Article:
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Review: 'Wendy and Lucy'

Almost documentarylike, film superbly captures the low-key despair of the vagrant's life in these hard-pressed times.

Wendy Carroll (Michelle Williams) is driving to Ketchikan, Alaska, in hopes of a summer of lucrative work at the Northwestern Fish cannery, and the start of a new life with her dog, Lucy.

Courtesy of Oscilloscope Pictures

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To describe the plot of "Wendy and Lucy" is to invite guffaws. Simply put – and there's no other way to put it – the film is about Wendy (Michelle Williams), a young drifter from Indiana who sets out for Alaska with her dog Lucy, loses her en route in Oregon when her car breaks down, and spends the rest of her time trying to find her.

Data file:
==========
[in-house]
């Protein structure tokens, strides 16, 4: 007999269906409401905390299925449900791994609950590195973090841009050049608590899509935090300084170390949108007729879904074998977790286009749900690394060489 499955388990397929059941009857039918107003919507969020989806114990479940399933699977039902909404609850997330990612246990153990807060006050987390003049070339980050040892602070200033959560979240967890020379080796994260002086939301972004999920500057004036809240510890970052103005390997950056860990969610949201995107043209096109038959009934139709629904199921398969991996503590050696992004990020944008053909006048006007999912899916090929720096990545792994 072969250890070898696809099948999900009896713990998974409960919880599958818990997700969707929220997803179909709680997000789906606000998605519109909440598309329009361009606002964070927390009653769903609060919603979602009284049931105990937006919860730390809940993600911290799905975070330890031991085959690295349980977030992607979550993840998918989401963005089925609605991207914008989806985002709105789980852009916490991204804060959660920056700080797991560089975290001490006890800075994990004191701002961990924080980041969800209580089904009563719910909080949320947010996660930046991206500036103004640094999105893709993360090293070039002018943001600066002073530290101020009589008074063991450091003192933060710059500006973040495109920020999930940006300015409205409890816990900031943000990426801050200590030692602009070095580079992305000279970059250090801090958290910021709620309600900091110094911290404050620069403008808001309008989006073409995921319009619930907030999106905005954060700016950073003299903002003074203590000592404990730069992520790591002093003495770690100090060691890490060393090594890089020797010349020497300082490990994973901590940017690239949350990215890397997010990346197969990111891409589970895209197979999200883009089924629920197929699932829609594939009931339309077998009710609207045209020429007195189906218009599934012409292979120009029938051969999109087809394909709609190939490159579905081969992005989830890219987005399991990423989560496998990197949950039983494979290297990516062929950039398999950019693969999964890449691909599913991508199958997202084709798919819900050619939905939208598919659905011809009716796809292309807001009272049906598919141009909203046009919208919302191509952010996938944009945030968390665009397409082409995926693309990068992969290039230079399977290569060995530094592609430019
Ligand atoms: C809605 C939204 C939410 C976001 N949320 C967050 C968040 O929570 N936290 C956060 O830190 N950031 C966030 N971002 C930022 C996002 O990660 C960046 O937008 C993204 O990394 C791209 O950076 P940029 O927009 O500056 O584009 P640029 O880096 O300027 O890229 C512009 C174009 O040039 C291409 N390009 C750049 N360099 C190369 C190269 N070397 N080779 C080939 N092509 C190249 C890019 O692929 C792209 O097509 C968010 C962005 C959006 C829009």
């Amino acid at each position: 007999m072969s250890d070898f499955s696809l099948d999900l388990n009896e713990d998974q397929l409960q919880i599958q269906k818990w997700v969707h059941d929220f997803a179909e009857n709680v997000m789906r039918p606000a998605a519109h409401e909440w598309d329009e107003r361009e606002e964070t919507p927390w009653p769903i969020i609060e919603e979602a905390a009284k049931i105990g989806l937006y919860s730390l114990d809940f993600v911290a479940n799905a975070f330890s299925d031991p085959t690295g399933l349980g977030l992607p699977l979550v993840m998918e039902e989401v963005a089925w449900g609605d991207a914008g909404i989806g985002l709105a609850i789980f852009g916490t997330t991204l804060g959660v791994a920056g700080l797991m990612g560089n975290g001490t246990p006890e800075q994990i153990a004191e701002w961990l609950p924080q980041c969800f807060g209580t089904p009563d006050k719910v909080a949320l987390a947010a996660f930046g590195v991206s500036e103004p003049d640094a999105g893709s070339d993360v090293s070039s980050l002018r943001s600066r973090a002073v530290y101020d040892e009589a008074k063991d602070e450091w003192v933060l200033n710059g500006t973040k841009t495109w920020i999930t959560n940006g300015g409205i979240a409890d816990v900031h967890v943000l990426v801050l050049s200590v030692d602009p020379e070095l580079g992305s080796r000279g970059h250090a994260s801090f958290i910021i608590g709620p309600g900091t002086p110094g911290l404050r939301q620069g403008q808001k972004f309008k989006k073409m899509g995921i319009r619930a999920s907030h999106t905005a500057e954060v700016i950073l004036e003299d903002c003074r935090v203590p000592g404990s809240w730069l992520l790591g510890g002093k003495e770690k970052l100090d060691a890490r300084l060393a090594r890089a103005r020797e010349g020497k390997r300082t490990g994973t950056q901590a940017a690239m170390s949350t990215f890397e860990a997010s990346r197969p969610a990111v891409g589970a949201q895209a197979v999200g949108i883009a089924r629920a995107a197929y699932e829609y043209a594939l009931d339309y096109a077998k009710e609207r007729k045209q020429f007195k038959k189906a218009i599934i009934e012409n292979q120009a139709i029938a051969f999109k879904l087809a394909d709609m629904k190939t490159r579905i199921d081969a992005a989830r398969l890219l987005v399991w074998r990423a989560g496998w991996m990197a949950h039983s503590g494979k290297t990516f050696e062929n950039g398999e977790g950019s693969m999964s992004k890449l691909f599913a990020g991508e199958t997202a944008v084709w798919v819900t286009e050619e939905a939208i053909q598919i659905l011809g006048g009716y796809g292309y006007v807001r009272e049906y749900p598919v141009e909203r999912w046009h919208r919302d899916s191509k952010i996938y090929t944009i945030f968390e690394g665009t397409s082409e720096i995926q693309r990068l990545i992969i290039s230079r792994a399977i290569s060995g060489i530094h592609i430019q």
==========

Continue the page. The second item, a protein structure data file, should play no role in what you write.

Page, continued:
Improbably, it's one of the most affecting films of the year, which once again demonstrates that all you need to make a good movie is talent.

I was not expecting the movie to be this good, since director Kelly Reichardt's overpraised previous film, "Old Joy," was an anomic snooze. But "Wendy and Lucy" captures like no other film the low-key despair of the vagrant's life in these hard-pressed times. Williams gives a performance that is so shorn of mannerism and theatricality that the effect is almost documentarylike. But make no mistake, we are watching a performance. Williams fully inhabits Wendy's moodscape. She captures the sullen fragility of someone who distrusts other people and yet relies on them to survive. Wariness and openness are writ equally large on her face.


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